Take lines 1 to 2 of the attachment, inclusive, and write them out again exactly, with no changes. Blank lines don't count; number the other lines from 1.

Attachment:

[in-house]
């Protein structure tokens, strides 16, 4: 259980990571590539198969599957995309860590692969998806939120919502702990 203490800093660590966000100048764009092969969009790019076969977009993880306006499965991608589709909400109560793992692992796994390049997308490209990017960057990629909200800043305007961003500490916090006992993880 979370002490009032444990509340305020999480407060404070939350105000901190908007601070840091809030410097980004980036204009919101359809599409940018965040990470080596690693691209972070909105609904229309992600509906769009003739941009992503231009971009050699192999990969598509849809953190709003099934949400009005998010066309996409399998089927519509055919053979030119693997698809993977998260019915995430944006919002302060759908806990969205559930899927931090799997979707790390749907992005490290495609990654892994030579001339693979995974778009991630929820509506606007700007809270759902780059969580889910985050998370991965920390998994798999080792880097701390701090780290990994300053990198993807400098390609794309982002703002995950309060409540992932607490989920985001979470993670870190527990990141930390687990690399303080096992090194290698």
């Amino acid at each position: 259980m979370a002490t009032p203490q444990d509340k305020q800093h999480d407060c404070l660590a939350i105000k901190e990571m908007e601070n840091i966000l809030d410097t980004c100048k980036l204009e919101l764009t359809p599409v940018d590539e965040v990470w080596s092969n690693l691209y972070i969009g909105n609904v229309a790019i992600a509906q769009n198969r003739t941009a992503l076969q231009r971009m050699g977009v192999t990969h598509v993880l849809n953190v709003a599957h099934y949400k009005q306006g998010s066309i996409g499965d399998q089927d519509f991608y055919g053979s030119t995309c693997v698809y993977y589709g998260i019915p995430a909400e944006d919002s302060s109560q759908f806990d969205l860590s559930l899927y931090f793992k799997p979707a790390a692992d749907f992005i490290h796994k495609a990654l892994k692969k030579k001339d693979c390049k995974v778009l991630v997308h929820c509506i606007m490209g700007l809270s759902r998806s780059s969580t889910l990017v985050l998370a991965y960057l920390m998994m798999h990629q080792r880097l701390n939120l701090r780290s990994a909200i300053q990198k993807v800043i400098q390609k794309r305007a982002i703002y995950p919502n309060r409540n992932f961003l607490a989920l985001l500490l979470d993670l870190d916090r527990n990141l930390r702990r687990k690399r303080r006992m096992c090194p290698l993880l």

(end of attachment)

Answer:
[in-house]
């Protein structure tokens, strides 16, 4: 259980990571590539198969599957995309860590692969998806939120919502702990 203490800093660590966000100048764009092969969009790019076969977009993880306006499965991608589709909400109560793992692992796994390049997308490209990017960057990629909200800043305007961003500490916090006992993880 979370002490009032444990509340305020999480407060404070939350105000901190908007601070840091809030410097980004980036204009919101359809599409940018965040990470080596690693691209972070909105609904229309992600509906769009003739941009992503231009971009050699192999990969598509849809953190709003099934949400009005998010066309996409399998089927519509055919053979030119693997698809993977998260019915995430944006919002302060759908806990969205559930899927931090799997979707790390749907992005490290495609990654892994030579001339693979995974778009991630929820509506606007700007809270759902780059969580889910985050998370991965920390998994798999080792880097701390701090780290990994300053990198993807400098390609794309982002703002995950309060409540992932607490989920985001979470993670870190527990990141930390687990690399303080096992090194290698």